Fauci Dispatch

4 Fauci takes on vitamins, the flu, football, and handling Covid-19 right

"We need to hunker down and get through this fall and winter, because it’s not going to be easy."

Originally Published: 

It's clear that it's not just the weather that's changing this fall. If Dr. Anthony Fauci's recent comments tell us anything, it's that a fall with coronavirus may be a whole new ballgame as concerns over flu season surface, football picks up steam, and the country prepares for colder weather.

"We need to hunker down and get through this fall and winter because it’s not going to be easy,” Fauci recently said during a panel at Harvard Medical School.

Fauci's dark premonition is intended to ensure that people don't underestimate the power of the pandemic as Covid-19 cases in the United States drop, and death rates flatten out, nationwide. Hotspots remain, and Fauci cautions that cases tend to spike once restrictions are relaxed, if done prematurely.

"It’s really quite frankly depressing to see that because you know what's ahead," he added.

The good news is that his interviews this week also suggest we may have learned lessons this year that could help us proceed more carefully in the fall.

Here's Fauci on Vermont's unusually good control over the coronavirus, when he gets his flu shot, why football season poses an even bigger challenge than baseball season, and his own supplement regimen.

As a public service, Inverse is aggregating Fauci's comments regularly in the "Fauci Dispatch" series, as the White House has severely limited his visibility to the public.

  • Read the Fauci Dispatch from September 2, 2020 here
  • Read the Fauci Dispatch from August 26, 2020 here
  • Read the Fauci Dispatch from August 19, 2020 here
  • Read the Fauci Dispatch from August 13, 2020 here
  • Read the Fauci Dispatch from August 5, 2020 here
  • Read the Fauci Dispatch from July 29, 2020 here
  • Read the Fauci Dispatch from July 22, 2020 here

Fauci on what Vermont did right –  During a press conference on Tuesday with Vermont Governor Phil Scott, Fauci outlined a few things the Green Mountain state has been doing right:

"I was listening to the numbers that you said and wonder if I could bottle that and take it with me when I go around talking to other parts of the country," Fauci said.

The backdrop – As of Wednesday, Vermont has the fourth-lowest positivity rate in the US (the percentage of coronavirus tests returned positive) at about 1 percent, according to the Johns Hopkins Coronavirus Resource Center. (During the Press Conference, Scott claimed Vermont's positivity rate was 0.2 percent).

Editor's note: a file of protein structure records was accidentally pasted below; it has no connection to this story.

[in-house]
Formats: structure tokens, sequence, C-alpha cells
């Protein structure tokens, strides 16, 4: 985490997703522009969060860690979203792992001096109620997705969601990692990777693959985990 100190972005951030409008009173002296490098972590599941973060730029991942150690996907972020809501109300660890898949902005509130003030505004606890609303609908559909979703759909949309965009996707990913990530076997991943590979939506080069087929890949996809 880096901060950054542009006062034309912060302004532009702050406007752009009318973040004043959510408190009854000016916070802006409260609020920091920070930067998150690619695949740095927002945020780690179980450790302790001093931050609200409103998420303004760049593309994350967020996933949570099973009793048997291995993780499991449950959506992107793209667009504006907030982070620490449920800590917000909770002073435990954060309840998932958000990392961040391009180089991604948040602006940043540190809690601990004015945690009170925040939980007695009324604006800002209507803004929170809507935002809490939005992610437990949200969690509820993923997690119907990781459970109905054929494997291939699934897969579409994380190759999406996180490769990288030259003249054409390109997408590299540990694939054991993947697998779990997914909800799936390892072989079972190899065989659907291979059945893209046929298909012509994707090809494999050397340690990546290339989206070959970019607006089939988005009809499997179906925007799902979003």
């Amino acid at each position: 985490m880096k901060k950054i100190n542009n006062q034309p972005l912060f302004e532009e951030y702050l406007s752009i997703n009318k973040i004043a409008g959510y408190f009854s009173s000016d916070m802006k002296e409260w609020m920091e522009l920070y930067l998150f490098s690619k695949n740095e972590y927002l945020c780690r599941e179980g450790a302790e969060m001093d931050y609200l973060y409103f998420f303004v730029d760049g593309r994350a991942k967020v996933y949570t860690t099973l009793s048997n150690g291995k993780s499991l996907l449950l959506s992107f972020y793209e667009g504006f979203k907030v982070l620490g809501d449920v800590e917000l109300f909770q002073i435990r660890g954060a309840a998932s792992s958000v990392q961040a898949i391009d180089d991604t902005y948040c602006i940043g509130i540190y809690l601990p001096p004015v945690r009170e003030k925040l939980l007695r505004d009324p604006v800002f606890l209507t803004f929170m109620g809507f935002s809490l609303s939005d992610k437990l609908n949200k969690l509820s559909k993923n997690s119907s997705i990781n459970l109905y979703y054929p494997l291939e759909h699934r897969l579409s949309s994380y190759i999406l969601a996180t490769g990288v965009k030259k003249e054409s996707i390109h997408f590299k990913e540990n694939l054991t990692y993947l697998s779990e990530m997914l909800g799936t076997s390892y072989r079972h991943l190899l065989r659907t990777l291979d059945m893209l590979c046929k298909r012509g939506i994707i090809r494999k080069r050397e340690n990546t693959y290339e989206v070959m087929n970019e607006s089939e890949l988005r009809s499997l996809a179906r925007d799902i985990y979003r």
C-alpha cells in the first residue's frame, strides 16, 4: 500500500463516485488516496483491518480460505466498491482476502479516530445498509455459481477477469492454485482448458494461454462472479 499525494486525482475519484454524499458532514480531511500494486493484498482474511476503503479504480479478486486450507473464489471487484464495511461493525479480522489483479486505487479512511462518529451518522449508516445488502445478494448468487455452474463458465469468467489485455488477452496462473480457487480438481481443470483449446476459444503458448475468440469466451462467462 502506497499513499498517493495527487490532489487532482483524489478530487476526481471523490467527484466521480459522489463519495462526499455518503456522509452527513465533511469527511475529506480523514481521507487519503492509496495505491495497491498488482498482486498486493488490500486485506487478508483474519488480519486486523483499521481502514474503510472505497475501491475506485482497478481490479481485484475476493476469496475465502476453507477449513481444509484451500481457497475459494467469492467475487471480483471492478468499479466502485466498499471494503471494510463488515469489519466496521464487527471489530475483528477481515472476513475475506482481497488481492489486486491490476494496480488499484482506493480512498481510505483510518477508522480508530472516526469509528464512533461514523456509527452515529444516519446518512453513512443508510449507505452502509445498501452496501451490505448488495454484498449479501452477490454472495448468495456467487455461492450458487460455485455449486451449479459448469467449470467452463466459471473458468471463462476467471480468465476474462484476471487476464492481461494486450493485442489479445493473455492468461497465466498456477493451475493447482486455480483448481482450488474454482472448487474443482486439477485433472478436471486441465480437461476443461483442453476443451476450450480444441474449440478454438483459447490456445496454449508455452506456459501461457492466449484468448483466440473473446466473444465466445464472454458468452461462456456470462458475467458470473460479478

According to Johns Hopkins, the lowest in the country is actually Maine, where the positivity rate is 0.61 percent.

People traveling to or from red counties on this map must quarantine once in Vermont.


Notwithstanding, Vermont's positivity rate is an example of a virus that was successfully controlled, as Fauci notes. Vermont has a mask mandate. The state also has a quarantine policy – those who travel to counties with similar caseloads to Vermont (about 400 cases per 1 million people) don't have to quarantine if they travel in a personal vehicle. But those who come from counties with higher caseloads do.

Though it may seem that the small, sparsely populated state had a leg up, Fauci nixed the idea that Vermont's population was the only reason they've kept the virus under control. New York, which implemented many of the same measures, has a positivity rate of about one percent as well.

When Fauci gets his flu shot – During an Instagram Live conversation with actress Jennifer Garner, Fauci revealed when he gets his flu shot every year.

He targets "the middle and end of October."

The backdrop – While it's important to get a flu shot every year, this year it's even more paramount.

Flu, like Covid-19, is a respiratory virus. Should those two illnesses peak in tandem this winter, it could cause a "twindemic," a phrase coined in an August 16 New York Times story, or additional stress on medical resources already stretched thin.

As Libby Richards, an associate professor at Purdue University's School of Nursing, previously told Inverse:

"We have all heard the Covid-19 stories of ICUs filled beyond capacity and shortages of equipment such as ventilators. If we add a bad flu season to that — we won’t be able to handle it."